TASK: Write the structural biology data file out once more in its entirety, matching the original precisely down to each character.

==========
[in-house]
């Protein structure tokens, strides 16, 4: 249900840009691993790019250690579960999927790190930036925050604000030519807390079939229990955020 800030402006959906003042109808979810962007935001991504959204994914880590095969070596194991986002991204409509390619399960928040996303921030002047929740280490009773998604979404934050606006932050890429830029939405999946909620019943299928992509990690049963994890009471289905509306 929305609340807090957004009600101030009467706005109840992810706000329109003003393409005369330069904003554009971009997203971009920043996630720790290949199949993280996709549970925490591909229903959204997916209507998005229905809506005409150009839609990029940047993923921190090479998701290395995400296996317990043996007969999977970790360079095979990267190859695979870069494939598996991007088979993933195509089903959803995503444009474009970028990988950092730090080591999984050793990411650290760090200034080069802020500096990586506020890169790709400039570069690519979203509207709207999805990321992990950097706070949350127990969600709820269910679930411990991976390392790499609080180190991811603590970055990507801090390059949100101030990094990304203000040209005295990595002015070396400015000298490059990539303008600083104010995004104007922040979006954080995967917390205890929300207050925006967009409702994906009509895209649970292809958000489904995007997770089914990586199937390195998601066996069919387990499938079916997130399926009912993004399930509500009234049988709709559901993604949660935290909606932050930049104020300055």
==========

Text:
[in-house]
């Protein structure tokens, strides 16, 4: 249900840009691993790019250690579960999927790190930036925050604000030519807390079939229990955020 800030402006959906003042109808979810962007935001991504959204994914880590095969070596194991986002991204409509390619399960928040996303921030002047929740280490009773998604979404934050606006932050890429830029939405999946909620019943299928992509990690049963994890009471289905509306 929305609340807090957004009600101030009467706005109840992810706000329109003003393409005369330069904003554009971009997203971009920043996630720790290949199949993280996709549970925490591909229903959204997916209507998005229905809506005409150009839609990029940047993923921190090479998701290395995400296996317990043996007969999977970790360079095979990267190859695979870069494939598996991007088979993933195509089903959803995503444009474009970028990988950092730090080591999984050793990411650290760090200034080069802020500096990586506020890169790709400039570069690519979203509207709207999805990321992990950097706070949350127990969600709820269910679930411990991976390392790499609080180190991811603590970055990507801090390059949100101030990094990304203000040209005295990595002015070396400015000298490059990539303008600083104010995004104007922040979006954080995967917390205890929300207050925006967009409702994906009509895209649970292809958000489904995007997770089914990586199937390195998601066996069919387990499938079916997130399926009912993004399930509500009234049988709709559901993604949660935290909606932050930049104020300055």